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Leadership Traits to Transform Your Life – Optimism

by Gary Bamberger on June 27, 2011

Over the past few months, I’ve had several people ask how I developed and maintain my optimism and positive outlook. So, I decided to jump to this topic for the next installment of my blog.

Optimism / positivity is much more than ignoring negative aspects of a situation or looking for the silver lining in situations. And, it’s more than just “spinning” a message. In a recent Leadership Freak blog, Dan Rockwell wrote that “fake it till you make it” thinking will not solve real problems. Pretending everything is fine and that problems naturally go away isn’t a solution. I agree with his assessment.

The Starting Point

As a youth, I developed what I’ll call a critical view of the world. I spent a lot of time looking at what was wrong with the world. You’ve heard the saying, “If I didn’t have bad luck, I’d have no luck at all.” Well this summed up my view of how I existed in the world. I worked hard and couldn’t catch a break. I lived most of the time in “Pity City.” And I was really sarcastic in my comments making it difficult for people to get close to me and connect. I figured everyone was working the angles and had a “What’s in it for me” mentality.

The Turning Point

For me, the turning point was more of an evolution over time. First, as with all serious change in people’s lives, I became aware that I had allowed myself to be cynical, negative and sarcastic. This enabled me to start adjusting my behavior. I began to understand that I have choices in my response to situations and I could choose to respond differently.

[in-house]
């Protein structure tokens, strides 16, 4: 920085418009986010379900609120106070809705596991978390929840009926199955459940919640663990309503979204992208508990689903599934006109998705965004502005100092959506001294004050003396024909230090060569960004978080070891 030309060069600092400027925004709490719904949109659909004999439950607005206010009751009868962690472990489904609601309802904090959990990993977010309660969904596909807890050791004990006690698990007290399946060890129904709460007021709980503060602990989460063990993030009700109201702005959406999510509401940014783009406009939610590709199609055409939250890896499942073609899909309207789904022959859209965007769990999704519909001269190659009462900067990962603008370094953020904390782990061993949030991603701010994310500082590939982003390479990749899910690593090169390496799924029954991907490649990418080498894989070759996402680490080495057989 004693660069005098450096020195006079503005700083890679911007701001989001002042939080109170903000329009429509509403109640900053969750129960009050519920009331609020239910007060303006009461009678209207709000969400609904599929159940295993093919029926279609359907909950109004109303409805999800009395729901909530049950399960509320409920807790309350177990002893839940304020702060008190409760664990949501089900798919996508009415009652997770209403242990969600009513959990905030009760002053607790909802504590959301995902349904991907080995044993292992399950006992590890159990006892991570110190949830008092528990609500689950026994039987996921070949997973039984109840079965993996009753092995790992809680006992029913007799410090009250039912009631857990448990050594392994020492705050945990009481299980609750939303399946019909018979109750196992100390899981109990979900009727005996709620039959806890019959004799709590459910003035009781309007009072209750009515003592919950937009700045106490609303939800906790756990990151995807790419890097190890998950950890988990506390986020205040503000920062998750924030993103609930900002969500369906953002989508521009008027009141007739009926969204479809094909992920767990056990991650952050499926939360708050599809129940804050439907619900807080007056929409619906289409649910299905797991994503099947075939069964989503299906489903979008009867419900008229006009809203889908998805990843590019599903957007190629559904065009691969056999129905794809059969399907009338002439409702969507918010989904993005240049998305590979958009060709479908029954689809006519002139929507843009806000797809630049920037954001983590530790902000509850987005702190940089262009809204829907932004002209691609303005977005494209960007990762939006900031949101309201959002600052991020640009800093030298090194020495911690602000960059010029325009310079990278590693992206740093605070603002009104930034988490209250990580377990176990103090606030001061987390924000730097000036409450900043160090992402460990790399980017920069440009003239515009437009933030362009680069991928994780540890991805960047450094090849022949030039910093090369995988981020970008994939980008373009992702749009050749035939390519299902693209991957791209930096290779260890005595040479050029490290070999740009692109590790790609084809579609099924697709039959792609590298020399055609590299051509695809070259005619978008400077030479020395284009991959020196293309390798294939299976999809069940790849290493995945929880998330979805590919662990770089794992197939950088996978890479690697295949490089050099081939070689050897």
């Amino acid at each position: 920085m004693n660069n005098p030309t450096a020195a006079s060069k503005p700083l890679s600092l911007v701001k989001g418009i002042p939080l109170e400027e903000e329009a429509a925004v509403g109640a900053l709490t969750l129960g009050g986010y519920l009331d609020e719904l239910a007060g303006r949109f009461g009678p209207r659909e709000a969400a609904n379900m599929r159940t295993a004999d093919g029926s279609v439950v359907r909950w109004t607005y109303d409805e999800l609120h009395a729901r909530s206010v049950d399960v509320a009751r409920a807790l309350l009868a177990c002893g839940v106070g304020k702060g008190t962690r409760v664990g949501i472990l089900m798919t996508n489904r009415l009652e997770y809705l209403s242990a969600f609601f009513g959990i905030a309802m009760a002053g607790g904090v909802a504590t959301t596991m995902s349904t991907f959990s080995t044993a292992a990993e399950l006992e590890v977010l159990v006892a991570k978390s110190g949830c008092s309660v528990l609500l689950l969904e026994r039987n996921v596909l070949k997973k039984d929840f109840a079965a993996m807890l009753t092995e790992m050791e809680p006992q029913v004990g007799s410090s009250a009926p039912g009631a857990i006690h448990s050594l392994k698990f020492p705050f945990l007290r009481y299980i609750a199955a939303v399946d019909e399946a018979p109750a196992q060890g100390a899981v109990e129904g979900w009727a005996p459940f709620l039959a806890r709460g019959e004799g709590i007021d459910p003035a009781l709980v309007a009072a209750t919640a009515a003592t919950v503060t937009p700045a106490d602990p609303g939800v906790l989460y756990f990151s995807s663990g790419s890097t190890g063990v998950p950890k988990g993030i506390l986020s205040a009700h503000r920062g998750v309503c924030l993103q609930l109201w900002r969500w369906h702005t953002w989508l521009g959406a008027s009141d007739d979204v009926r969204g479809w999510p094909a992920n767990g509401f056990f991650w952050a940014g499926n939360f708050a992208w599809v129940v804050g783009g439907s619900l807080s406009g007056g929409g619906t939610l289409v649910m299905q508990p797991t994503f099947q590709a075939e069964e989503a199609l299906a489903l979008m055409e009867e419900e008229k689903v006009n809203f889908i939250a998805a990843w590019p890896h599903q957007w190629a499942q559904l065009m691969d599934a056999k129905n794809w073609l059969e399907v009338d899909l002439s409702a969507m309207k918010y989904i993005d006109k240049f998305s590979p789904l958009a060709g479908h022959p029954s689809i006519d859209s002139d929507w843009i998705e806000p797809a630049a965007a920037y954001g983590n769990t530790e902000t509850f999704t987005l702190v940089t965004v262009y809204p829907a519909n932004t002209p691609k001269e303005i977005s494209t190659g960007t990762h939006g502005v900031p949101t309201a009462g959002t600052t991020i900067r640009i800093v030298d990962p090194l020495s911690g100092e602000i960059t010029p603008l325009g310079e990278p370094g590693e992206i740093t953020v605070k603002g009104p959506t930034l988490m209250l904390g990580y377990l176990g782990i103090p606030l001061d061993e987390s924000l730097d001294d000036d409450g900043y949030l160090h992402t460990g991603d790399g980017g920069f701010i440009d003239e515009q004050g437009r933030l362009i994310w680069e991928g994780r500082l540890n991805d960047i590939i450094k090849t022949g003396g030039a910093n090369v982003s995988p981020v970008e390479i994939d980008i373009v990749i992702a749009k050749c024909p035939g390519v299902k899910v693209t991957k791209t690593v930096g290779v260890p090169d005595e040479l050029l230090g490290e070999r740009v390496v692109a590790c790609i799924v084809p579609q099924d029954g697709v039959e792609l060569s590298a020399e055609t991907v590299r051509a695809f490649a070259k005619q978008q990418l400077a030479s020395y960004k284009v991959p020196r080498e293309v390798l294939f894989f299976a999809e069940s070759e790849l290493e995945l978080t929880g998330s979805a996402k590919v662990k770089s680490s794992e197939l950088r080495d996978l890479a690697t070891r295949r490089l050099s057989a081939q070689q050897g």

The second ingredient was surrounding myself with people who were willing to support me during my transformation. The people I choose to be around are positive, lift me up and give honest feedback. Being around them made it much easier to emulate their behavior and thinking. And beyond people, I also consciously choose what I surround myself with, what I listen to and what I pay attention to.

The final piece of the puzzle was to positively affirm who I am and what I do. I accomplish this by recalling / reciting positive affirmations that I write for myself. As I continue this practice, I begin to notice when I exhibit the characteristic of an affirmation, which builds forward momentum. This falls under the old adage that we get what we look for in life.

What I’ve Learned

Astronauts Rick D. Husband (left) and William C. McCool give a thumbs up!Every situation has many different perspectives depending upon the lens through which it is seen. I examine situations from different perspectives and choose to view them from a perspective that empowers me, that resonates with who I am and what I value. I also use reframing to put experiences in more useful and empowering frame of reference. Each of us is, after all, in complete control of our attitude and perceptions about situations. We get to choose the attitude and perspective through which we view events. It’s a fact that life happens and some of these events are better than others. Each of us gets to choose how we respond to these events and how we interpret them. This is a powerful lesson.

In the end, to create positive thinking and momentum to move forward, you must do something. Using your creativity to find a suitable solution is a great way to start generating positive thinking. The act of moving forward by considering various solutions, choosing a course of action, moving forward and adjusting your plan as you go will naturally create positive thoughts.

What are your experiences with being optimistic and positive?

What advice would you give to others who are on this journey themselves?

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Leadership Traits to Transform Your Life – Perseverance
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